The disappointing truth is that this year’s expedition has gone the same way as last year’s – namely, to an untimely end. Jenny’s eye problem was not something that could easily be fixed in France, and she was finding it very demoralising, so after considering various options such as soldiering on, hiring a car or staying in a village, we decided the best thing to do was to come home and see a doctor. It was not so much an eye problem as an eyelid problem, not life-threatening or even sight-threatening, but very upsetting all the same.
Nevertheless, we had an excellent week-long walk in the south-west, an area that we know quite well and love dearly. It is such a beautiful part of the world and there are well-maintained walking tracks all through it, freshly mown and newly signposted, but we are constantly amazed at how little these tracks are used. This year, apart from a group of local day-walkers and a British couple, also out for the day, we met no other walkers. Cyclists are much more common but they only go on roads.
We have noticed that it is getting harder to go from village to village and find a functioning cafe and shop. The smaller places are gradually dying as people now drive to bigger towns for their shopping at the increasingly prevalent huge supermarkets. This is making it more and more difficult to enjoy the sort of walking tours that we have had over the last eight years.
We had some days when the village cafes were wonderfully plentiful, and others which were completely decaffeinated until we arrived at our destination. On the other hand, the pleasure we got after one of these tough days, arriving at a beautiful spot, sinking into a chair, ordering coffee and lunch under an umbrella, was so great that it made all the hardship worth while.
While we were in Paris trying to make up our mind what to do, it was almost a continuation of our walking tour. There was nothing wrong with our legs and we covered more than 20 km every day, with the aid of a little book called the Walking Guide to Paris. Every day we took the metro to some far-flung, little-known oddity of Paris and then wandered back towards the centre. We stayed at the camping ground in the Bois de Boulogne, which was packed out, but they never turn away people on foot – you just have to find a square inch of ground for your tent.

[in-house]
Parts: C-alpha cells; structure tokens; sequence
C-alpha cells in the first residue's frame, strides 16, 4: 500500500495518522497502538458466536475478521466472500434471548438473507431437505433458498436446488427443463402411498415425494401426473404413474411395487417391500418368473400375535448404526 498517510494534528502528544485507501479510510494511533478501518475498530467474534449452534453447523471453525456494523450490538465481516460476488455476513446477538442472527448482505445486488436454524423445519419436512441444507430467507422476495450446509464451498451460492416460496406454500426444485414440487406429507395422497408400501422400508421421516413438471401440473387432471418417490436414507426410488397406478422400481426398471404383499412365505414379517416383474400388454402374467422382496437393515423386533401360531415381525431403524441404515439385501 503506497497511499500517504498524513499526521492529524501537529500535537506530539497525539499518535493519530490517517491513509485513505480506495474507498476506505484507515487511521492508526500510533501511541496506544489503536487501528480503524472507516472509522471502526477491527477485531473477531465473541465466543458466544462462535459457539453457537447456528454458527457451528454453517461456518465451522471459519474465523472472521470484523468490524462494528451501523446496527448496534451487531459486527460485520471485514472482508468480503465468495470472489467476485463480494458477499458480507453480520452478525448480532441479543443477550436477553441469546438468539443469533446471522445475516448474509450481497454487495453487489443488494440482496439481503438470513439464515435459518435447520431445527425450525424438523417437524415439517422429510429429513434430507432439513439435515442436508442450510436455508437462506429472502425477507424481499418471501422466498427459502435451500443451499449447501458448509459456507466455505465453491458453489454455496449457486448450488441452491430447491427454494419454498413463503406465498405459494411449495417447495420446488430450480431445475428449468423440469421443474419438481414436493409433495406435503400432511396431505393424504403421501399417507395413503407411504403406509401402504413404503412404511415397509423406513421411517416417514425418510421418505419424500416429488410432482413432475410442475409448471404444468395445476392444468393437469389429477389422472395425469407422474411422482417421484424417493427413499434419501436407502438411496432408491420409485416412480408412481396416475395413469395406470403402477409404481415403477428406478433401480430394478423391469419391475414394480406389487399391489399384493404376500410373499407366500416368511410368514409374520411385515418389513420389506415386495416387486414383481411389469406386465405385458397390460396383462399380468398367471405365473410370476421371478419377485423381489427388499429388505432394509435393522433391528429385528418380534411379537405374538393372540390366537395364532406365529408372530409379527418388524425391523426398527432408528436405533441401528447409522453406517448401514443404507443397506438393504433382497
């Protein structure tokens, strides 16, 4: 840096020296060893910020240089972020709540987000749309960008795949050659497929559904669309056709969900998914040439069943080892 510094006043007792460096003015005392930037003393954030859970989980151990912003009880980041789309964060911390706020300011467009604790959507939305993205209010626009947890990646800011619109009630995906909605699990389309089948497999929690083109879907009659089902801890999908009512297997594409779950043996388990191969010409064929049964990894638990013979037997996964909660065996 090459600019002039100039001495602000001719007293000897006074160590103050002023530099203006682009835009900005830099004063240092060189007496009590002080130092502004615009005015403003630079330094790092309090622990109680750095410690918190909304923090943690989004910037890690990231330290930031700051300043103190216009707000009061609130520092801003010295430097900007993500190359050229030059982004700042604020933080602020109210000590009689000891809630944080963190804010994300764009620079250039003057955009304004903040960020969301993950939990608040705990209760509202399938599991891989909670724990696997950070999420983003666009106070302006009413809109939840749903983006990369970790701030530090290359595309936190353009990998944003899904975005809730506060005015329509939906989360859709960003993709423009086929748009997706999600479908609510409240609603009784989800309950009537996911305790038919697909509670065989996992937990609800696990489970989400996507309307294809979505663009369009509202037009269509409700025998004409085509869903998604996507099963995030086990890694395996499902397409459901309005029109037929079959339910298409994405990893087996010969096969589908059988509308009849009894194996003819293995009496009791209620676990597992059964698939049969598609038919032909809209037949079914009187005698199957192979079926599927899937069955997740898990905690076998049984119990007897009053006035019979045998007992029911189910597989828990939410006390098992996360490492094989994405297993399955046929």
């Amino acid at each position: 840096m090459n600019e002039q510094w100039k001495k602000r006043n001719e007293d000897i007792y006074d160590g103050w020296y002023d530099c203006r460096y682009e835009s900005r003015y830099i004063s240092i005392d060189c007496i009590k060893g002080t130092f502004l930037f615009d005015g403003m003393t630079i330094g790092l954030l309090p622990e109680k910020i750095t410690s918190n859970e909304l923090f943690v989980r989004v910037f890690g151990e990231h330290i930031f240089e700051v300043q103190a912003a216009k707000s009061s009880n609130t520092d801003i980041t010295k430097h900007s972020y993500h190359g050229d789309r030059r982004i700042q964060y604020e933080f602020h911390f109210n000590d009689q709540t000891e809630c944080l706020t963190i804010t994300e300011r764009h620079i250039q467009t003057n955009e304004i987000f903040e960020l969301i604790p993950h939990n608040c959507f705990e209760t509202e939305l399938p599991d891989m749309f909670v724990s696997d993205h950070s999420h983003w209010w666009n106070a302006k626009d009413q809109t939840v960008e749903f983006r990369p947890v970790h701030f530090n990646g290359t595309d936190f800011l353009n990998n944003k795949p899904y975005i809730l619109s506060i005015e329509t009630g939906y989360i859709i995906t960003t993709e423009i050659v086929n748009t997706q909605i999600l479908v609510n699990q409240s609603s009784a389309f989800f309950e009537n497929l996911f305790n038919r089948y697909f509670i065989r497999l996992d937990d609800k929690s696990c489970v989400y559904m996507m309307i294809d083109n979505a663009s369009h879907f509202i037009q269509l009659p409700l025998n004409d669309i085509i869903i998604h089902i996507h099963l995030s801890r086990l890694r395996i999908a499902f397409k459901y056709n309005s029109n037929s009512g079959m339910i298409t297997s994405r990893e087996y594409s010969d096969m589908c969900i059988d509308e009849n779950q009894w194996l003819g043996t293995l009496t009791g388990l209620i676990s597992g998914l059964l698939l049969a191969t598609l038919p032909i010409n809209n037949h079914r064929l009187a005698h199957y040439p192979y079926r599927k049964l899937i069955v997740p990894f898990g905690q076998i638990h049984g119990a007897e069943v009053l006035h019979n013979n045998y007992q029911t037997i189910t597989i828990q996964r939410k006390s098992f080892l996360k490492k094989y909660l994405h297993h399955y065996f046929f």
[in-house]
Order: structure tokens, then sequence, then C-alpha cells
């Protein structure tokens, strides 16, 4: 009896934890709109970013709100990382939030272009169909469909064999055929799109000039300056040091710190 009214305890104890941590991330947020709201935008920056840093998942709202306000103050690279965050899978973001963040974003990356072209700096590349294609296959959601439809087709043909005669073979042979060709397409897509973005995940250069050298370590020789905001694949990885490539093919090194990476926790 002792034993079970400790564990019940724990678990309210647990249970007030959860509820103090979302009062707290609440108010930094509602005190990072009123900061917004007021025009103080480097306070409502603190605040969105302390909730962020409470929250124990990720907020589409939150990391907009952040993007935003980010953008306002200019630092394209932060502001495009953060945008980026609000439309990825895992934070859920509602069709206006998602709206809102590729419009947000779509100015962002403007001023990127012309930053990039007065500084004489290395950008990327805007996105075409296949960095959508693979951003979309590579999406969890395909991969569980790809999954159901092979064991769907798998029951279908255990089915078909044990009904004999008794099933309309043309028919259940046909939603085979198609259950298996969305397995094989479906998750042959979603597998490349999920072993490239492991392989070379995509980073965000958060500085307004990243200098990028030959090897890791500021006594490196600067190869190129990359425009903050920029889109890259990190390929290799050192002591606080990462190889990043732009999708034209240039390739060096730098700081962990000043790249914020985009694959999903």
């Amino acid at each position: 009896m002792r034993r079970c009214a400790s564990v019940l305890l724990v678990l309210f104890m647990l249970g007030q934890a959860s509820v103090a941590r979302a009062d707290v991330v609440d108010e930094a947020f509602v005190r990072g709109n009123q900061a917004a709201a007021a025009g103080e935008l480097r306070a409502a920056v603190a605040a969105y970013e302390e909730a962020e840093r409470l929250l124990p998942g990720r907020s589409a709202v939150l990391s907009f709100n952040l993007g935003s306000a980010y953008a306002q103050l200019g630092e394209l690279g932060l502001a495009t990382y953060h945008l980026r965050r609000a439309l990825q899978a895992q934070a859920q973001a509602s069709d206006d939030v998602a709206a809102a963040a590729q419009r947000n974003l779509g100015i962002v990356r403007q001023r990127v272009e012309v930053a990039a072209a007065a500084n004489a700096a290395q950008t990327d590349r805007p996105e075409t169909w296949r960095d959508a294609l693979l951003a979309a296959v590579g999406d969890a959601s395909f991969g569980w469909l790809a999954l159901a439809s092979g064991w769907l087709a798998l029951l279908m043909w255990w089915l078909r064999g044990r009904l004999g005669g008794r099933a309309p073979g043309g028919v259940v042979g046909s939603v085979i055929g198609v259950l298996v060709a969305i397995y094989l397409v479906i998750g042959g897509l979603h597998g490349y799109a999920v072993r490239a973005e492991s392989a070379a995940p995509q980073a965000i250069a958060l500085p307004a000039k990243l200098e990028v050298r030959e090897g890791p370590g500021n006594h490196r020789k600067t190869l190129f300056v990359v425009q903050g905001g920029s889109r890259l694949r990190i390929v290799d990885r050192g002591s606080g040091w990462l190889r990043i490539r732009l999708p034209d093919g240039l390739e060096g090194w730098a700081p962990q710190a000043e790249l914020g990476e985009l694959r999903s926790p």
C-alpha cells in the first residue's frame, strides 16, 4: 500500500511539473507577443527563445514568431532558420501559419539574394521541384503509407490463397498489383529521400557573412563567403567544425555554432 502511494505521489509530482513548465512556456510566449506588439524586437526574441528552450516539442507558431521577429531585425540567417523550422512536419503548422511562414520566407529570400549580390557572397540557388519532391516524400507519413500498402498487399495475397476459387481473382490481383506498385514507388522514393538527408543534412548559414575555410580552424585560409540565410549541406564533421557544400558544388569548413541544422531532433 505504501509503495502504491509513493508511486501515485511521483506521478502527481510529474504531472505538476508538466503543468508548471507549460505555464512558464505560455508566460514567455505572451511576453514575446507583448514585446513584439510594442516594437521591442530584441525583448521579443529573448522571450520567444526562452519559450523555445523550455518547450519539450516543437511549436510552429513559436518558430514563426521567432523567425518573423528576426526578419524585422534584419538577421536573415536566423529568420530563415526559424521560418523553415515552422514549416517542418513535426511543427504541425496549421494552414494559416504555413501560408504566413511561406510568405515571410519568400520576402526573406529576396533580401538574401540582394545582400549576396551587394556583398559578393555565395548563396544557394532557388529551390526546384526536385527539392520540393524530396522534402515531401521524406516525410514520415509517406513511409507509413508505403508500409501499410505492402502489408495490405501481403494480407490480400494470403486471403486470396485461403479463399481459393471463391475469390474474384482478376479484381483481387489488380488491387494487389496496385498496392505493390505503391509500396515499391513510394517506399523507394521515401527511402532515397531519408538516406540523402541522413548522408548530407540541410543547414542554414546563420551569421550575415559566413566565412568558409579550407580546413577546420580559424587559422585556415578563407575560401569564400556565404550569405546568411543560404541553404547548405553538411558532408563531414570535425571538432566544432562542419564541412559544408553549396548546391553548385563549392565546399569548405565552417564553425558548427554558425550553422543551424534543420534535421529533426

The restaurant at the camping ground was run just like Faulty Towers. On our last night there, we were asked to move to another part of the terrace, then requested to move back. We declined to move the third time. Our order was taken, our wine was served and then nothing came out of the kitchen for an hour and a half except the chef, who emerged from time to time to have a smoke and a snack, and the two waiters who rushed out, looked round wildly and disappeared inside.
Everyone round us was having the same problem. We were all starving. At last a waiter dashed up and offered us the menu, so I said loudly that we had ordered long ago. He asked us what we had ordered and I said chicken. “There is no chicken on the menu tonight!” he said, then changed his mind when he saw our faces. Half an hour later we rose with dignity and left, unfed but without paying for the wine. By the murmurs of approval from our fellow guests, we got the feeling that there was about to be a mass walk-out.
In summary, our visit to France was short but full of delights, which unfortunately were overshadowed by a problem that could not be ignored. We will send another brief email in a few weeks’ time, when our photos are up on the net.
Love to all from Keith and Jenny